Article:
When you start out on a journey there tends to be an end in mind. Sometimes you go on the journey just for the sake of getting out of the house, and sometimes you have another place or time you would like to experience. At the beginning of this year, I set out on a journey of sorts, a resolution that was intended to help sort out the mess of my thus far lived life.
However, there are always bumps along the way--challenges that make the journey worthwhile and force you to figure out if you *really* want to get to the end. Last month I faced heartache like I haven't felt in a very, very long time. Broken trust lead to realization that one must Love with abandon, yet Trust with caution. I found myself asking why was I even doing this in the first place? It is an idealistic endeavor to say the least, riddled with opportunities to be vulnerable to even the slightest interaction.
Two thoughts on that. One, a very good friend said that it is important that I feel the highs and lows of love, because they are what make it real. So true. I will expound in the next paragraph. Two, I am still working out the details about giving and receiving love, which I will discuss when I talk about the book I just finished. I think it is important to not just be a one-way love spout.
So I was waning in my decision to have this be the Year of Love. How silly? Who does this? There is no way of measuring my success. It's not like I can see numbers that show me I have gained love, or lost love, or have given a higher percentage each day. Pounds and blood pressure are easy to measure--matters of the tangible unseen are not. And then I picked up a book that was given to me two years ago, Blue Like Jazz. Apparently the universe wanted me to have a jumpstart, because this book of 'nonreligious thoughts on christian spirituality' was just what I needed. Read on...(thanks, Marcel)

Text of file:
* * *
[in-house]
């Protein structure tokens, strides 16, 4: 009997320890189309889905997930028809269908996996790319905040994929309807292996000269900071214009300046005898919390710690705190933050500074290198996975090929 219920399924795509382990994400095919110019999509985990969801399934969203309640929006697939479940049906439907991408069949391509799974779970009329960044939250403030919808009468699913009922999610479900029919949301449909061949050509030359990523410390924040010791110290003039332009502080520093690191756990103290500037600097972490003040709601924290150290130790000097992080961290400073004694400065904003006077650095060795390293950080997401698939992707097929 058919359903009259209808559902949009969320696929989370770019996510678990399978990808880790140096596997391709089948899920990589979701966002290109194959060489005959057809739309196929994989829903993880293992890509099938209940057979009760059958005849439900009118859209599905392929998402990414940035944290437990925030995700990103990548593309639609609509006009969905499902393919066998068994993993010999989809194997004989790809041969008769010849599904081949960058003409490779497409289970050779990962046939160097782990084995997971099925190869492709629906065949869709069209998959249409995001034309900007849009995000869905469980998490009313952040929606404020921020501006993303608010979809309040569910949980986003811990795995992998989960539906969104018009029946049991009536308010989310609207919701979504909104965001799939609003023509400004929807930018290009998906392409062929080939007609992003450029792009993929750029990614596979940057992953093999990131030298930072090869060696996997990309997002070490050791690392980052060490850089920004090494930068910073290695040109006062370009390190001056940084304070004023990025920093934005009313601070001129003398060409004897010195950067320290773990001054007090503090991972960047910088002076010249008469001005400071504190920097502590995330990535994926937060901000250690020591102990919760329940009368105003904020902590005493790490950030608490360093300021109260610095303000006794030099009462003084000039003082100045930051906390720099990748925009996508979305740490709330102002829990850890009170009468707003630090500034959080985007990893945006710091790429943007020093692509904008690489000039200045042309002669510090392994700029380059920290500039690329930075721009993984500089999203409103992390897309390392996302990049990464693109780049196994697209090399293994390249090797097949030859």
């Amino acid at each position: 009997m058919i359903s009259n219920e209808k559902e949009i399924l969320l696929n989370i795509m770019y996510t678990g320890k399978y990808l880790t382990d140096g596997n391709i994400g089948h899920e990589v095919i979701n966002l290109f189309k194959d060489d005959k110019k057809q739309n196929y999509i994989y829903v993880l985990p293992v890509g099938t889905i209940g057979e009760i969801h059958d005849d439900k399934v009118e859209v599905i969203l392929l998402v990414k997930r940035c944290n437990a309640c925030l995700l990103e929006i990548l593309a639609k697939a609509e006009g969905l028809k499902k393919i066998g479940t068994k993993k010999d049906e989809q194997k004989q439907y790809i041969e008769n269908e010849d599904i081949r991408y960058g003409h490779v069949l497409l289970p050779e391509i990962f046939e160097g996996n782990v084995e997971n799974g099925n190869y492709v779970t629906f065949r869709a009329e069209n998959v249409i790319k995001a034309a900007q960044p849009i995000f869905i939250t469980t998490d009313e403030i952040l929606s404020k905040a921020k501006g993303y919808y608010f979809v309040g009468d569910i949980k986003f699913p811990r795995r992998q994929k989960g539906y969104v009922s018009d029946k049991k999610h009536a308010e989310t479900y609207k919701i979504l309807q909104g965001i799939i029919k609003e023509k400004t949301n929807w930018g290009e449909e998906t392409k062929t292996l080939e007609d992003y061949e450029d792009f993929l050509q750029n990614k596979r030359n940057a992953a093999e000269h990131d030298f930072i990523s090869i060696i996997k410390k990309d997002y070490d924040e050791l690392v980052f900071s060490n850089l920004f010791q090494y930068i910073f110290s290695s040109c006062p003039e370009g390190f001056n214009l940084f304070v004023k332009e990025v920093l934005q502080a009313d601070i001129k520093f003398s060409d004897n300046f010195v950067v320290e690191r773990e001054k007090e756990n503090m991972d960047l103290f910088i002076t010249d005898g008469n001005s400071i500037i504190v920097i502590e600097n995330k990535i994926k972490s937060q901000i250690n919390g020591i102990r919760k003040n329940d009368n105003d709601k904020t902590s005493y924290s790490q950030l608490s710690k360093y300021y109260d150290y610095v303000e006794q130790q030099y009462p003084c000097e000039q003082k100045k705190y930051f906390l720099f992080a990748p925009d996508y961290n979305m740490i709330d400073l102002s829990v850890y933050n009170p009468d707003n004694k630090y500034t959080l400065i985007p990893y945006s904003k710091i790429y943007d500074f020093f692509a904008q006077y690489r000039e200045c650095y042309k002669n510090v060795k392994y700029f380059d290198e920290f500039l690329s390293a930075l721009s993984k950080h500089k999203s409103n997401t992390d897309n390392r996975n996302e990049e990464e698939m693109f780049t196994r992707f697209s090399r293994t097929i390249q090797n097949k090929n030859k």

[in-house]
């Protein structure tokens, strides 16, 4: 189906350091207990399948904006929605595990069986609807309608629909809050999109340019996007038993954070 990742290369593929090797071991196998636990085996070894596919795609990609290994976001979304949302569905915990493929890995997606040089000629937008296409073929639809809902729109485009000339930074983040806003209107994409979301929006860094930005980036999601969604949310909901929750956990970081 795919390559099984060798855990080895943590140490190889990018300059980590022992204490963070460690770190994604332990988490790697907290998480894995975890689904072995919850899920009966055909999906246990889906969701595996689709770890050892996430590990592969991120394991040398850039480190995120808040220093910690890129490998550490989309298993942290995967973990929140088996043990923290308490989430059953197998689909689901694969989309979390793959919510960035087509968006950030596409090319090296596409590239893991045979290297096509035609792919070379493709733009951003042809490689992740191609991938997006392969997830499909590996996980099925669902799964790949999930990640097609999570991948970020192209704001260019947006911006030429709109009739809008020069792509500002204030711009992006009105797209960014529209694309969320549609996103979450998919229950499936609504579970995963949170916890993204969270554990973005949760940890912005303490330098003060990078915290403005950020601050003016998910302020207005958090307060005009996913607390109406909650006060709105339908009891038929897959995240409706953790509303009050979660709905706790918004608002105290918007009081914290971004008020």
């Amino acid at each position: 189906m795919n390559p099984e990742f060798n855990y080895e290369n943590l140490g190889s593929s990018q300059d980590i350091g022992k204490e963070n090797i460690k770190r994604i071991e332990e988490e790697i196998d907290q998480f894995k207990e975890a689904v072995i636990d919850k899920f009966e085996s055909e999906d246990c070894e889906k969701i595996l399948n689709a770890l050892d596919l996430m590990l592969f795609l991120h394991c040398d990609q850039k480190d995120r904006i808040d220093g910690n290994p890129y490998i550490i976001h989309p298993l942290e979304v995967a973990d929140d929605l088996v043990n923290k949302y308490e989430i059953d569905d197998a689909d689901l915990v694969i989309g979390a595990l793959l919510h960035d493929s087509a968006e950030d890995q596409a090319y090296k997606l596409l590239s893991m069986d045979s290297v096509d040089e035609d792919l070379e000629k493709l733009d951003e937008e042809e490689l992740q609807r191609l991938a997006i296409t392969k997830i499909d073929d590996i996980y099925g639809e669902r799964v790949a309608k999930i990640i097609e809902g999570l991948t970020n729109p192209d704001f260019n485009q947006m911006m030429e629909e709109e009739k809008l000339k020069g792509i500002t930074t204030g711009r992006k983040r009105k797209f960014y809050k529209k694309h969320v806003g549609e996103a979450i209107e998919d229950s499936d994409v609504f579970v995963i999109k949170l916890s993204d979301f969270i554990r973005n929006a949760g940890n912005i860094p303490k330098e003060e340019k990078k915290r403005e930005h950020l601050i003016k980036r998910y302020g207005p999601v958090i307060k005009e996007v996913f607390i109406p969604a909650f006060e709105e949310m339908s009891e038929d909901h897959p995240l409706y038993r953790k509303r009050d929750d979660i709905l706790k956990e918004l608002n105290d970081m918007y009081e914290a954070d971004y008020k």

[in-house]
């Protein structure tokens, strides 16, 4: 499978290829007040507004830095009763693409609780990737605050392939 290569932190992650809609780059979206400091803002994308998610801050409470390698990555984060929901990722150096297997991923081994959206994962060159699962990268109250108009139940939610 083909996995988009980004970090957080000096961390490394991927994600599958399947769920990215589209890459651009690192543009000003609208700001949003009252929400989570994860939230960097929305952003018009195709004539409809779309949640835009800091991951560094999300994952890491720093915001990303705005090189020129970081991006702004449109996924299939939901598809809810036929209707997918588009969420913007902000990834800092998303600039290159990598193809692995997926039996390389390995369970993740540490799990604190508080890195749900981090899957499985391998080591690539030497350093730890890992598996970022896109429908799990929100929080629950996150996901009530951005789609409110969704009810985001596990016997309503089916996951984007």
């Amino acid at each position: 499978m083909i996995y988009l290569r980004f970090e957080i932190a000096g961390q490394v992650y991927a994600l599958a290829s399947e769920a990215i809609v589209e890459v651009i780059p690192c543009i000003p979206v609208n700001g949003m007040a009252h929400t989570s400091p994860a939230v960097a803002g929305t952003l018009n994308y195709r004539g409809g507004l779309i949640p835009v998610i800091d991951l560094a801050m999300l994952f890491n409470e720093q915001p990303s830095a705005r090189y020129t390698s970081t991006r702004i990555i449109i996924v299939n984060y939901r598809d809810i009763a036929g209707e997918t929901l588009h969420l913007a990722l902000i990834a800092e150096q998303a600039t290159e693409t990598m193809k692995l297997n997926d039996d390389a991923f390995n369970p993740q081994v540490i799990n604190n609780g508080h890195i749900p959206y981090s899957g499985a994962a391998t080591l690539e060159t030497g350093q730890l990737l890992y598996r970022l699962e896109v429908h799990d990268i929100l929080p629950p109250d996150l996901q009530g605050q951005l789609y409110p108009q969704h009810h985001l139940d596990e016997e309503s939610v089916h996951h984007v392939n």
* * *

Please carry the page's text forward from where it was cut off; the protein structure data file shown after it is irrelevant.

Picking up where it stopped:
So, when I was younger I always desired to have a middle ground emotional experience. Not crazy highs and lows like I tended towards. This has been found, slowly, through the process of learning acceptance and forming a habitual attitude of love. My yoga practice has reshaped me in so many more ways that just physically. New people or situations are not approached with fear or trepidation but eyes forward and a smile. If things don't work out quite the way I plan I simply accept the new time frame/path/direction and try to help those around me do the same. Needless to say I am much less stressed out. But, there is a downside to this as well. Too much lukewarm acceptance can turn oneself almost emotionally bland. Nothing is really upsetting or really marvelous anymore. So, at this point, the 3/4 mark, I am going to embrace the new-found contentment and add back the spice. After all, no one likes a pushover--and I am unfortunately finding myself being that more often than not. I think it's about time to rekindle some of the passion. Contentment and passion. Yin and yang.